Books May Be Oldest Records of Christian History
Seventy small metal books discovered in a cave in Jordan may be Christianity's earliest written documents.
The books, which are only the size of a credit card, were discovered between 2005 and 2007 in a cave in remote part of Jordan but the discovery was only made public this week. The area of the original discovery is an area to which Christians fled after the fall of Jerusalem in 70AD and has also been associated with other important archaeological finds from the same period.
The pages are metal and they are bound by wire. Each ‘book’ contains between 5 and 15 leaves. On them are inscribed images, symbols and words that appear to refer to the Messiah and, possibly even to the Crucifixion and Resurrection. They contain text in ancient Hebrew, most of which is in code.
Initial tests indicate the books date back to the first century AD. If this is true, it means they are the oldest records of Christianity, even predating the letters of St Paul.
One of the few people to have examined the books is David Elkington, a British scholar of ancient religious history and archaeology. He told the BBC they could be “the major discovery of Christian history.”
“It is a breathtaking thought that we have held these objects that might have been held by the early saints of the Church,” he said.
Unfortunately, a dispute is currently raging over ownership of the books that were discovered by a Jordanian Bedouin who smuggled them out of Jordan to Israel through another Bedouin. Currently Jordan is trying to get the books back, but the Israeli Bedouin who currently holds the books has denied smuggling them out of Jordan, and claims they have been in his family for 100 years.
Mr Elkington is part of a British team trying to ensure that the books are safely repatriated to a Jordanian museum. He believes the most telling evidence of their Christian origin is the fact that the images on the covers of the books feature signs that early Christians would have interpreted as indicating Jesus, shown side-by-side with others they would have regarded as representing the presence of God.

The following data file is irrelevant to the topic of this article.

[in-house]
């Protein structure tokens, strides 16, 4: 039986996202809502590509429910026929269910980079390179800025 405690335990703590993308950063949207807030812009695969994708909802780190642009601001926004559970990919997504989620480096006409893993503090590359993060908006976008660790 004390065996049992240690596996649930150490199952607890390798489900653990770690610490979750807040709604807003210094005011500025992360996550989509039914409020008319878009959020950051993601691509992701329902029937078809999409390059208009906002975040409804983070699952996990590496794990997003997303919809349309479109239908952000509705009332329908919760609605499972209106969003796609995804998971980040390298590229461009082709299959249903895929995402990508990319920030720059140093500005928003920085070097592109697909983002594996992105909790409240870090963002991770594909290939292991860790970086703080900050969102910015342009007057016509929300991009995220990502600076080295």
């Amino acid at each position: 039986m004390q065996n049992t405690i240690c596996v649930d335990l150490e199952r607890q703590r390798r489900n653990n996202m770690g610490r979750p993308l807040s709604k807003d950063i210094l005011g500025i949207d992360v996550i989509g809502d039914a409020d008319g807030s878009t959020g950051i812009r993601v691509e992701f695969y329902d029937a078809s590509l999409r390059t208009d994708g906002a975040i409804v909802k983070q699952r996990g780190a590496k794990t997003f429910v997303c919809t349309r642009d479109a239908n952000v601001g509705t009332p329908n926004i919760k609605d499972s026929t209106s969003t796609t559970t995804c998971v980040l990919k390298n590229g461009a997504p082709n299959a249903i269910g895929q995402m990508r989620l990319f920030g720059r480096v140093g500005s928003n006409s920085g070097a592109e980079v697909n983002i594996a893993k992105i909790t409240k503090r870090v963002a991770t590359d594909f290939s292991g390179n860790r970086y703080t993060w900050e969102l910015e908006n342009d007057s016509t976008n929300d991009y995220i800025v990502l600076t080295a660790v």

Philip Davies, emeritus professor of Biblical Studies at Sheffield University, agrees that the images on the books are Christian in origin, describing one plate that seems to represent the city of Jerusalem.
“There is a cross in the foreground, and behind it is what has to be the tomb of Jesus, a small building with an opening, and behind that the walls of the city. There are walls depicted on other pages of these books too and they almost certainly refer to Jerusalem. It is a Christian crucifixion taking place outside the city walls.”
Margaret Barker, a Methodist preacher and authority on New Testament history, says the location of the discovery is evidence too that the books are Christian, rather than purely Jewish.
"We do know that on two occasions, groups of refugees from the troubles in Jerusalem fled east, they crossed the Jordan near Jericho and then they fled east to very approximately where these books were said to have been found," she says.
"[Another] one of the things that is most likely pointing towards a Christian provenance, is that these are not scrolls but books. The Christians were particularly associated with writing in a book form rather than scroll form, and sealed books in particular as part of the secret tradition of early Christianity."
She is currently working on photographs of the books to try to decipher the meaning of the ancient hebrew text, most of which is in code.
Susan Gately – Catholic Ireland